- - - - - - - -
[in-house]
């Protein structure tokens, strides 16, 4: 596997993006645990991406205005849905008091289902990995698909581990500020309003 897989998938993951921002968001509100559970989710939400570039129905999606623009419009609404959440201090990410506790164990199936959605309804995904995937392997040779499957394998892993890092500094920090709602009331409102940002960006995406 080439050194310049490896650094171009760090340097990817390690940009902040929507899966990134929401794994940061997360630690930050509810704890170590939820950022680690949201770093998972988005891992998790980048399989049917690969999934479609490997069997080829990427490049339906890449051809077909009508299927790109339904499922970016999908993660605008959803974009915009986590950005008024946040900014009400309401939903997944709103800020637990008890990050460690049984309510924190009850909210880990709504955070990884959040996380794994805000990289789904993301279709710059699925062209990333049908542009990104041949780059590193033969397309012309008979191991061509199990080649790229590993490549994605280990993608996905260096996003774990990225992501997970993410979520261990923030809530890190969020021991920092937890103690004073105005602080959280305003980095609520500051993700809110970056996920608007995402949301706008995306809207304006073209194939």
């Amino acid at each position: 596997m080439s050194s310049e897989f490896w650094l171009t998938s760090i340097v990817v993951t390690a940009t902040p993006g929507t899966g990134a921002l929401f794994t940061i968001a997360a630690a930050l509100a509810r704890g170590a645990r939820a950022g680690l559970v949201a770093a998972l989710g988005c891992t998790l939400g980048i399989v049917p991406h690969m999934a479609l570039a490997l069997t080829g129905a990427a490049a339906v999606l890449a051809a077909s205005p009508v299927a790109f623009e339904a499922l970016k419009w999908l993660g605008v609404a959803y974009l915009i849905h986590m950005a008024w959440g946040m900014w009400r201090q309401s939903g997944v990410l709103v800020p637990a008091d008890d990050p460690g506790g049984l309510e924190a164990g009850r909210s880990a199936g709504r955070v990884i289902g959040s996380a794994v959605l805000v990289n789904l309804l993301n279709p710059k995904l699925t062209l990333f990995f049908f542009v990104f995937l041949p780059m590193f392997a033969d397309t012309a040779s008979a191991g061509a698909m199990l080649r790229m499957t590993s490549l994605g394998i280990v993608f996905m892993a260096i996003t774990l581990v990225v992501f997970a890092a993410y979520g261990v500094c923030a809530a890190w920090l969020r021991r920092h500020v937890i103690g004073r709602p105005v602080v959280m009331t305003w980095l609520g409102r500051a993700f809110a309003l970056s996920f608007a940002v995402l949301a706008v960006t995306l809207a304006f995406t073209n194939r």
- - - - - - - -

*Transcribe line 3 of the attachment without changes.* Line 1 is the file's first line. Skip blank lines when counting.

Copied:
């Amino acid at each position: 596997m080439s050194s310049e897989f490896w650094l171009t998938s760090i340097v990817v993951t390690a940009t902040p993006g929507t899966g990134a921002l929401f794994t940061i968001a997360a630690a930050l509100a509810r704890g170590a645990r939820a950022g680690l559970v949201a770093a998972l989710g988005c891992t998790l939400g980048i399989v049917p991406h690969m999934a479609l570039a490997l069997t080829g129905a990427a490049a339906v999606l890449a051809a077909s205005p009508v299927a790109f623009e339904a499922l970016k419009w999908l993660g605008v609404a959803y974009l915009i849905h986590m950005a008024w959440g946040m900014w009400r201090q309401s939903g997944v990410l709103v800020p637990a008091d008890d990050p460690g506790g049984l309510e924190a164990g009850r909210s880990a199936g709504r955070v990884i289902g959040s996380a794994v959605l805000v990289n789904l309804l993301n279709p710059k995904l699925t062209l990333f990995f049908f542009v990104f995937l041949p780059m590193f392997a033969d397309t012309a040779s008979a191991g061509a698909m199990l080649r790229m499957t590993s490549l994605g394998i280990v993608f996905m892993a260096i996003t774990l581990v990225v992501f997970a890092a993410y979520g261990v500094c923030a809530a890190w920090l969020r021991r920092h500020v937890i103690g004073r709602p105005v602080v959280m009331t305003w980095l609520g409102r500051a993700f809110a309003l970056s996920f608007a940002v995402l949301a706008v960006t995306l809207a304006f995406t073209n194939r």